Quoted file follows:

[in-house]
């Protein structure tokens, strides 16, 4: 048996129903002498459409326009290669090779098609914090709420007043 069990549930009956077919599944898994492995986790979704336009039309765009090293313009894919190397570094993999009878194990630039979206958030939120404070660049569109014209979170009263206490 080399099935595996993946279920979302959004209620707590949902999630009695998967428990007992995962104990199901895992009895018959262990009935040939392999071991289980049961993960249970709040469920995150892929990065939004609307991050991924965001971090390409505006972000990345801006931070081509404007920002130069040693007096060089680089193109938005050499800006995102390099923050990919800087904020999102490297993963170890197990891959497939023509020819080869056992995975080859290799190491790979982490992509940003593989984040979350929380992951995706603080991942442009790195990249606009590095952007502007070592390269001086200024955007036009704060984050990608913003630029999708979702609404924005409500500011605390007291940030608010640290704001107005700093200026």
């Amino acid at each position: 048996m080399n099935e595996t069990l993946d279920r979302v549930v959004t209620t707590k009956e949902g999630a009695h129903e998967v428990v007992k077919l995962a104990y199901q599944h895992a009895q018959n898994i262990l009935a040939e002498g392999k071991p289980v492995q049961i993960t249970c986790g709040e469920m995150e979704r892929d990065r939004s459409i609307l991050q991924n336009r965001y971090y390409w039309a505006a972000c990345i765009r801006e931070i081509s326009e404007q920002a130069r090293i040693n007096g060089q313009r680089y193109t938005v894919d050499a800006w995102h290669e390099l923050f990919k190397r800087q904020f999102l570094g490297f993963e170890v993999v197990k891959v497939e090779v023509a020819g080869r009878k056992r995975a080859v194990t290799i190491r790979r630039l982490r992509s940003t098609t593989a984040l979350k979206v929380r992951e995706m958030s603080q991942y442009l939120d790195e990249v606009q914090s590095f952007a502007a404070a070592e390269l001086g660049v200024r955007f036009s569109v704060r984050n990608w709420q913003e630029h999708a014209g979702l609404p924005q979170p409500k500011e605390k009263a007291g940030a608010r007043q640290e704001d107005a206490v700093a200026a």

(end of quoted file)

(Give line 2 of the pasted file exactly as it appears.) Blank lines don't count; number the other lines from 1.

């Protein structure tokens, strides 16, 4: 048996129903002498459409326009290669090779098609914090709420007043 069990549930009956077919599944898994492995986790979704336009039309765009090293313009894919190397570094993999009878194990630039979206958030939120404070660049569109014209979170009263206490 080399099935595996993946279920979302959004209620707590949902999630009695998967428990007992995962104990199901895992009895018959262990009935040939392999071991289980049961993960249970709040469920995150892929990065939004609307991050991924965001971090390409505006972000990345801006931070081509404007920002130069040693007096060089680089193109938005050499800006995102390099923050990919800087904020999102490297993963170890197990891959497939023509020819080869056992995975080859290799190491790979982490992509940003593989984040979350929380992951995706603080991942442009790195990249606009590095952007502007070592390269001086200024955007036009704060984050990608913003630029999708979702609404924005409500500011605390007291940030608010640290704001107005700093200026």